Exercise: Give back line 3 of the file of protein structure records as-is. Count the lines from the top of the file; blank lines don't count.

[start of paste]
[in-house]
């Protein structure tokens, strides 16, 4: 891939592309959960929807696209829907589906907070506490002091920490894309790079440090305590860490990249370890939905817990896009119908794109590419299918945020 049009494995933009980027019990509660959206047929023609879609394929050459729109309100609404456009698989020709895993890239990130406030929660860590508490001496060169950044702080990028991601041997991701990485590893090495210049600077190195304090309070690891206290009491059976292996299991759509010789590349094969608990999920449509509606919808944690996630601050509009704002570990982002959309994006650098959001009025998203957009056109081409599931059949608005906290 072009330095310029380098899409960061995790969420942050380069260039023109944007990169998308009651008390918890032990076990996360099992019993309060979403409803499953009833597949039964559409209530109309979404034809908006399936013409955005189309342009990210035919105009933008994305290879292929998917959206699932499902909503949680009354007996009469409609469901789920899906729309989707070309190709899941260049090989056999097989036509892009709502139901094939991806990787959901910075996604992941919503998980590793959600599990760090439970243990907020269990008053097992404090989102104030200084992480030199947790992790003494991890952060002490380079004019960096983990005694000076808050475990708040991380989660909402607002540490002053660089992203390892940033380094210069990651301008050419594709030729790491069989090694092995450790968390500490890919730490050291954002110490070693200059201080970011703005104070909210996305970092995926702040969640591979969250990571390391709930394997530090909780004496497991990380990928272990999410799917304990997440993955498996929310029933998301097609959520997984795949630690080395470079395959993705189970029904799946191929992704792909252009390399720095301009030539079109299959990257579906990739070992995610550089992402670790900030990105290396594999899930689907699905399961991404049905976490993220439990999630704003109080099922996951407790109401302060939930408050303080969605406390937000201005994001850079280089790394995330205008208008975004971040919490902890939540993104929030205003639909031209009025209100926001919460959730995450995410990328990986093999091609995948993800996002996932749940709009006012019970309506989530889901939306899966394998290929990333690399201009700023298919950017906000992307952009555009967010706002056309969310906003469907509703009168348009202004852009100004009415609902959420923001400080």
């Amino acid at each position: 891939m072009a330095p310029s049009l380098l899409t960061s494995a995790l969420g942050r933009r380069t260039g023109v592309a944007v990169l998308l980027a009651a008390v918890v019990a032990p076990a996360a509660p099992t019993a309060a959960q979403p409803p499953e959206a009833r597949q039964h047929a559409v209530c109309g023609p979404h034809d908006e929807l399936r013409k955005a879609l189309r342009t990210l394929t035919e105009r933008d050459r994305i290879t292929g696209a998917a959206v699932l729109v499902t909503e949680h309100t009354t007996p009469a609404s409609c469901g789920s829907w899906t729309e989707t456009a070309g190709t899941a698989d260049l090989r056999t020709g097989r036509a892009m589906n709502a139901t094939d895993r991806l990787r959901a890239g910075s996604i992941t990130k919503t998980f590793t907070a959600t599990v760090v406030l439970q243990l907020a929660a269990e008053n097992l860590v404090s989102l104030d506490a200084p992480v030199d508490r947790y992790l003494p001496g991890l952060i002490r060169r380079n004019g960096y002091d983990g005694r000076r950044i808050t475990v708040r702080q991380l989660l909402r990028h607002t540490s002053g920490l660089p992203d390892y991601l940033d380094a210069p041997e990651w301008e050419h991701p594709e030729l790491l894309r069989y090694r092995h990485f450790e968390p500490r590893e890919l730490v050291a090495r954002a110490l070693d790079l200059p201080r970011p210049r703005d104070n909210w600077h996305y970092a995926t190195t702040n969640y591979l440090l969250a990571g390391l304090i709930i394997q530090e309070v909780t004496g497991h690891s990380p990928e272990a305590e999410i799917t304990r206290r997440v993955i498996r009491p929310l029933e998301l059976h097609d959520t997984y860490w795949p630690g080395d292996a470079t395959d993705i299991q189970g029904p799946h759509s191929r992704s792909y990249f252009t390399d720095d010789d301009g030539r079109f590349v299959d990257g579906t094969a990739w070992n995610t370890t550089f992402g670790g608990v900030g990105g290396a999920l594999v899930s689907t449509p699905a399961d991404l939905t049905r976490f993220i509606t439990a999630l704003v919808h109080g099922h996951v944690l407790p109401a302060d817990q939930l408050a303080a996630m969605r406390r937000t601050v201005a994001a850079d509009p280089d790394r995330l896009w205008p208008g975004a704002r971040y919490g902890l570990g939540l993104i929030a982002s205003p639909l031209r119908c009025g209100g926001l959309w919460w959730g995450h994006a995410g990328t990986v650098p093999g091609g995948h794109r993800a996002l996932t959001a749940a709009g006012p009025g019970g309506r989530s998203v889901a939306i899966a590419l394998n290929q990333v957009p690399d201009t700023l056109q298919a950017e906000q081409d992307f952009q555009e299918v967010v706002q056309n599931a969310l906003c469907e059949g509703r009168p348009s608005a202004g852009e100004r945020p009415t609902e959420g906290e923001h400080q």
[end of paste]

């Amino acid at each position: 891939m072009a330095p310029s049009l380098l899409t960061s494995a995790l969420g942050r933009r380069t260039g023109v592309a944007v990169l998308l980027a009651a008390v918890v019990a032990p076990a996360a509660p099992t019993a309060a959960q979403p409803p499953e959206a009833r597949q039964h047929a559409v209530c109309g023609p979404h034809d908006e929807l399936r013409k955005a879609l189309r342009t990210l394929t035919e105009r933008d050459r994305i290879t292929g696209a998917a959206v699932l729109v499902t909503e949680h309100t009354t007996p009469a609404s409609c469901g789920s829907w899906t729309e989707t456009a070309g190709t899941a698989d260049l090989r056999t020709g097989r036509a892009m589906n709502a139901t094939d895993r991806l990787r959901a890239g910075s996604i992941t990130k919503t998980f590793t907070a959600t599990v760090v406030l439970q243990l907020a929660a269990e008053n097992l860590v404090s989102l104030d506490a200084p992480v030199d508490r947790y992790l003494p001496g991890l952060i002490r060169r380079n004019g960096y002091d983990g005694r000076r950044i808050t475990v708040r702080q991380l989660l909402r990028h607002t540490s002053g920490l660089p992203d390892y991601l940033d380094a210069p041997e990651w301008e050419h991701p594709e030729l790491l894309r069989y090694r092995h990485f450790e968390p500490r590893e890919l730490v050291a090495r954002a110490l070693d790079l200059p201080r970011p210049r703005d104070n909210w600077h996305y970092a995926t190195t702040n969640y591979l440090l969250a990571g390391l304090i709930i394997q530090e309070v909780t004496g497991h690891s990380p990928e272990a305590e999410i799917t304990r206290r997440v993955i498996r009491p929310l029933e998301l059976h097609d959520t997984y860490w795949p630690g080395d292996a470079t395959d993705i299991q189970g029904p799946h759509s191929r992704s792909y990249f252009t390399d720095d010789d301009g030539r079109f590349v299959d990257g579906t094969a990739w070992n995610t370890t550089f992402g670790g608990v900030g990105g290396a999920l594999v899930s689907t449509p699905a399961d991404l939905t049905r976490f993220i509606t439990a999630l704003v919808h109080g099922h996951v944690l407790p109401a302060d817990q939930l408050a303080a996630m969605r406390r937000t601050v201005a994001a850079d509009p280089d790394r995330l896009w205008p208008g975004a704002r971040y919490g902890l570990g939540l993104i929030a982002s205003p639909l031209r119908c009025g209100g926001l959309w919460w959730g995450h994006a995410g990328t990986v650098p093999g091609g995948h794109r993800a996002l996932t959001a749940a709009g006012p009025g019970g309506r989530s998203v889901a939306i899966a590419l394998n290929q990333v957009p690399d201009t700023l056109q298919a950017e906000q081409d992307f952009q555009e299918v967010v706002q056309n599931a969310l906003c469907e059949g509703r009168p348009s608005a202004g852009e100004r945020p009415t609902e959420g906290e923001h400080q």